Bishop Nazir-Ali’s concern that the rapidity and scale of immigration, together with the policy of multiculturalism, threaten Britain’s Christian heritage are echoed by the Church of England General Synod, a majority of which worries that large-scale immigration is “diluting the Christian nature of Britain”.
Is that a majority of the synod, or is that a majority of those who responded? Anyway, according to the Telegraph’s own news report (my emphasis added):
In the Synod survey, to be published this week, bishops, senior clergy and influential churchgoers said that an increasingly multi-faith society threatens the country’s Christian heritage and blamed the divisions on the Government’s failure to integrate immigrants into their communities.
It found that more than one in three believe that a mass influx of people of other faiths is diluting the Christian nature of Britain and only a quarter feel that they have been integrated into society.
The overwhelming majority – 80 per cent – said that the Government has not upheld the place of religion in public life and up to 63 per cent fear that the Church will be disestablished within a generation, breaking a bond that has existed between the Church and State since the Reformation.
Meanwhile, the bishop’s remarks are getting huge attention via the news agencies:
Press Association ‘UK Islamists creating no-go areas’
Associated Press UK Bishop Denounces Islamic Extremism
Agence France-Press ‘No-go’ zones in some Muslim areas: British bishop
and the BBC Bishop warns of ‘Islamic areas’21 Comments
The Church Times leader this week is Wisdom from the East?
Giles Fraser writes in the Church Times about why Christianity needs to ditch Plato.
Christopher Howse tells us in the Daily Telegraph What Hrabanus Maurus says about doves.
As Christians celebrate the Epiphany, it’s the people not the presents that matter, argues Chris Chivers in the Guardian’s Face to Faith.
Jonathan Sacks writes in The Times that you should Count your blessings and begin to change your life.
And from before Christmas, there is this interesting article in The Times by Alan Franks in which Terry Eagleton explains why a Marxist critic has written about Jesus Christ and the Gospels.9 Comments
The Church Times reports on this:
C of E told it cannot cede power to Primates by Pat Ashworth
For convenience, here are links to recent responses from various provinces:
Church of Ireland (PDF)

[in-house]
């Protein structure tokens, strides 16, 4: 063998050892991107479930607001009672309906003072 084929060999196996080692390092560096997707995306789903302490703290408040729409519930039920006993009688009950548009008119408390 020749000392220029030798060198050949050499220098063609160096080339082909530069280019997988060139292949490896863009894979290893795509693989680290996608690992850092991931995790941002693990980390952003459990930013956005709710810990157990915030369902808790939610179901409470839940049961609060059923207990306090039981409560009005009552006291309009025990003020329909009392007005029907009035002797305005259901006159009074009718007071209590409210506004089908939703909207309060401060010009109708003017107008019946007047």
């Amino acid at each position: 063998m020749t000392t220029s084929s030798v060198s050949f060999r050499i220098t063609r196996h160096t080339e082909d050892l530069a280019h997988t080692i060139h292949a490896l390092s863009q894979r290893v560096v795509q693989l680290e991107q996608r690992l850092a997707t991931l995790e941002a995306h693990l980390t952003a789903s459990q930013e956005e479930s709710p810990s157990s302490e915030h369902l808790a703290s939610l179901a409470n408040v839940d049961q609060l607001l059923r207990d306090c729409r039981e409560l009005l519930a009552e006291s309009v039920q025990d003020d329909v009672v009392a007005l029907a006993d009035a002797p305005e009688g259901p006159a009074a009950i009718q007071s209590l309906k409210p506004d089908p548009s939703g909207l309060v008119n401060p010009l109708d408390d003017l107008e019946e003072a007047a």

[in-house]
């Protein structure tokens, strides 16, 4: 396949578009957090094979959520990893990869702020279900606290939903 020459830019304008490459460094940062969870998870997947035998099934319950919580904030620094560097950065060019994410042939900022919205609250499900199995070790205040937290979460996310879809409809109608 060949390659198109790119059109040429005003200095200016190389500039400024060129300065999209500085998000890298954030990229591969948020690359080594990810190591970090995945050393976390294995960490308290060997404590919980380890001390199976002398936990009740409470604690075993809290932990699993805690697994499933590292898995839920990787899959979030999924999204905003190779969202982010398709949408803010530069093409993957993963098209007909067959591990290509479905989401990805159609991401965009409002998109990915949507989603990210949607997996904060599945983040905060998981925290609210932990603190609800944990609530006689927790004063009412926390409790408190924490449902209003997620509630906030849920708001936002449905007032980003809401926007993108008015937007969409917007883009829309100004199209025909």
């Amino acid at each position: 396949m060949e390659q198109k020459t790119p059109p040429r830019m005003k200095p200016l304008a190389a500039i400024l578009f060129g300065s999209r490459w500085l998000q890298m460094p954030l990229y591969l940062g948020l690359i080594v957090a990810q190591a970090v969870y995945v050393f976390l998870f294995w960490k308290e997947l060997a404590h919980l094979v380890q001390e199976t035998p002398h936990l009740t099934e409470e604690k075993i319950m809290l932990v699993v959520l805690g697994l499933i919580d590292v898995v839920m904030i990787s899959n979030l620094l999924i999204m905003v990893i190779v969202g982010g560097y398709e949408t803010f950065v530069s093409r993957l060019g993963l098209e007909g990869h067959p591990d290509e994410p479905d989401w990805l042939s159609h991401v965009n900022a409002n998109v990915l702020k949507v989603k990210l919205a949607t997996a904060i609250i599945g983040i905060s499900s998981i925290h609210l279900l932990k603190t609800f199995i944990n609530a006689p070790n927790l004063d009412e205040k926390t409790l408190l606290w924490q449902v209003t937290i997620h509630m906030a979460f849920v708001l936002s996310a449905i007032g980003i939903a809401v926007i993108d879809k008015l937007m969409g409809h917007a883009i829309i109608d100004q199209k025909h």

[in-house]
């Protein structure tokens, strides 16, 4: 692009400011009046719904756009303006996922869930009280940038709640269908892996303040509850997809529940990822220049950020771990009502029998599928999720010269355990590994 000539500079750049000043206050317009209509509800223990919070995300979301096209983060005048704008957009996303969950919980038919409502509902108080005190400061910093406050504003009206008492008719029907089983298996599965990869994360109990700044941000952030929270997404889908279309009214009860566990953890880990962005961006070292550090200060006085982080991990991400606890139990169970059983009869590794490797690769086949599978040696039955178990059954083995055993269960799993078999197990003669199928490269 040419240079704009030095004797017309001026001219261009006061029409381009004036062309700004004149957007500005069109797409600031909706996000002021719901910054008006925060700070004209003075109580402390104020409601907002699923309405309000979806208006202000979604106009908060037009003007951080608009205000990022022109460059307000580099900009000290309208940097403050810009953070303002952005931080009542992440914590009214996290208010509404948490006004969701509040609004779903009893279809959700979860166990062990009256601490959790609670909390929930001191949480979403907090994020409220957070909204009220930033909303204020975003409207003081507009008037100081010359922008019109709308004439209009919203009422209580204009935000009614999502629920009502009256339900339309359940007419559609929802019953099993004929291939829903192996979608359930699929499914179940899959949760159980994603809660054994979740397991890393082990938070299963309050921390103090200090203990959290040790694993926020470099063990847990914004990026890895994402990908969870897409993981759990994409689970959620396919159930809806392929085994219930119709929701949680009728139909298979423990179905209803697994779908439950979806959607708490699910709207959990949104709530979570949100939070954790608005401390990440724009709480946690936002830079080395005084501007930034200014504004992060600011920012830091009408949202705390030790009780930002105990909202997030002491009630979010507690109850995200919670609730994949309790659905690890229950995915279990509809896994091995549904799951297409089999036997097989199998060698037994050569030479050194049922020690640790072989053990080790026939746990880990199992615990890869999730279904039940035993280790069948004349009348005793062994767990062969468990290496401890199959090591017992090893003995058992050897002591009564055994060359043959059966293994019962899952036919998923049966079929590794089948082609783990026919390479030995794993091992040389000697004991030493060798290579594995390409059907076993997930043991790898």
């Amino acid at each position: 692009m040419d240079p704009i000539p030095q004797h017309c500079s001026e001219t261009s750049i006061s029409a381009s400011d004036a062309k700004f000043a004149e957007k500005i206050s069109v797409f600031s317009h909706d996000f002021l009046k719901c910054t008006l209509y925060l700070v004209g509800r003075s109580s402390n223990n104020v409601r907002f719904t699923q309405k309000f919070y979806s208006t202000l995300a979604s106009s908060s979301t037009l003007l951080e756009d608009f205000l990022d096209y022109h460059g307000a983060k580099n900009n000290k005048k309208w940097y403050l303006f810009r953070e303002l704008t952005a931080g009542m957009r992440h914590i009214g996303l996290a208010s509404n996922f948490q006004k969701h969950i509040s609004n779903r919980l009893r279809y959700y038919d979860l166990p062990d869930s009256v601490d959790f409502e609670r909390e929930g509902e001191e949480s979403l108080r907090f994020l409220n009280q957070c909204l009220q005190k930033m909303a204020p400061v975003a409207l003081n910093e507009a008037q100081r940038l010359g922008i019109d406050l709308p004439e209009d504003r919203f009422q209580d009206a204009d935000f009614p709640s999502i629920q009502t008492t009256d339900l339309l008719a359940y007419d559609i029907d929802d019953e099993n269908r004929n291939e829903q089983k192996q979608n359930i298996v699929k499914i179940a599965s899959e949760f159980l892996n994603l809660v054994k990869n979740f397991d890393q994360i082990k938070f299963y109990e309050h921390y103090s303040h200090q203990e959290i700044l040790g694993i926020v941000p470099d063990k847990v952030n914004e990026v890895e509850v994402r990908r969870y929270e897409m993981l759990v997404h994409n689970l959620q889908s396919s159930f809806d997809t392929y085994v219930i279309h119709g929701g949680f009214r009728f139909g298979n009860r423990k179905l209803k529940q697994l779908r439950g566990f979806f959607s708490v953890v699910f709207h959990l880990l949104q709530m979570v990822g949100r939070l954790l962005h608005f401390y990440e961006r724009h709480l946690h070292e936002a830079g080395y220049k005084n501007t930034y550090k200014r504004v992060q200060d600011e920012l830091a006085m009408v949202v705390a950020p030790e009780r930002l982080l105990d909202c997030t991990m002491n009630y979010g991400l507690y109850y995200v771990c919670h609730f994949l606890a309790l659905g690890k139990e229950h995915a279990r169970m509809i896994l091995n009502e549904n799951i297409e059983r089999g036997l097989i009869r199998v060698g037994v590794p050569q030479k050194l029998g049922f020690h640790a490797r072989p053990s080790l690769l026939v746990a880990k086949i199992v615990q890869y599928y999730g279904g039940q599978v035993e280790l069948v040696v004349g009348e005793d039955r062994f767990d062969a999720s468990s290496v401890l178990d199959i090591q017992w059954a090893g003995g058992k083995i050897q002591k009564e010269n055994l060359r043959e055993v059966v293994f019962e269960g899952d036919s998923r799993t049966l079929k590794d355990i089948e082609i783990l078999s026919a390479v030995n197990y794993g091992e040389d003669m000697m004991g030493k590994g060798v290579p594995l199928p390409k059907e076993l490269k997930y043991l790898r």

There is also comment on the English response by Church Society see here.
Religious Intelligence has Articles are ‘too much’ by Nick Mackenzie.17 Comments
The Anglican Journal updates on the border crossings there:
…The network has about 500 individual members and 16 member parishes, said Canon Charles Masters, national director of the network. The Anglican Church of Canada has about 2,800 congregations and 641,000 on parish rolls…
Countries: Argentina, Bolivia, Chile, Paraguay, Peru and Uruguay
Canadian church leaders have appealed to the Archbishop of Canterbury to address moves by dissidents to join a South American church and minister illegitimately in Canada.
In a pastoral statement dated Nov. 29, a week after the Anglican Network met, Archbishop Fred Hiltz, primate (national bishop) of the Anglican Church of Canada, said he deplored “recent actions on the part of the primate and General Synod of the Province of the Southern Cone to extend its jurisdiction in Canada.” The statement was also signed by the church’s four metropolitans, or regional archbishops.
Referring to Bishop Don Harvey and Bishop Malcolm Harding’s intent to minister to disaffected churches in Canada, Archbishop Hiltz said such ministry is “inappropriate, unwelcome and invalid.”
Updated again Friday midday
The Australian press has caught up with their local angle on this story. See
Melbourne Age Barney Zwartz Anglican archbishop spurs opposition to gays:
OUTSPOKEN Anglican Archbishop Peter Jensen is galvanising opposition to homosexuality in the church, in the lead-up to an unofficial meeting of conservative bishops in Jerusalem.
As rifts in the worldwide Anglican Church threaten to become a schism, the Sydney Archbishop said American Anglicans had become missionaries for homosexuality in defiance of the Bible and Anglican teaching…
The Australian David King Jensen leads separate force:
THE conservative Anglican Archbishop of Sydney has emerged as a leader of a “provocative” breakaway summit for bishops opposed to gay clergy.
Peter Jensen confirmed yesterday he was part of the leadership group of the Global Anglican Future Conference, an international meeting of bishops and churchmen in Israel, to take place in June, just weeks before the Archbishop of Canterbury’s Lambeth Conference.
He said the GAFC meeting would address “the current reality of a Communion in disarray over fundamental issues of the gospel and biblical authority”.
Andrew Brown has this comment article on Comment is free Dither on, Williams: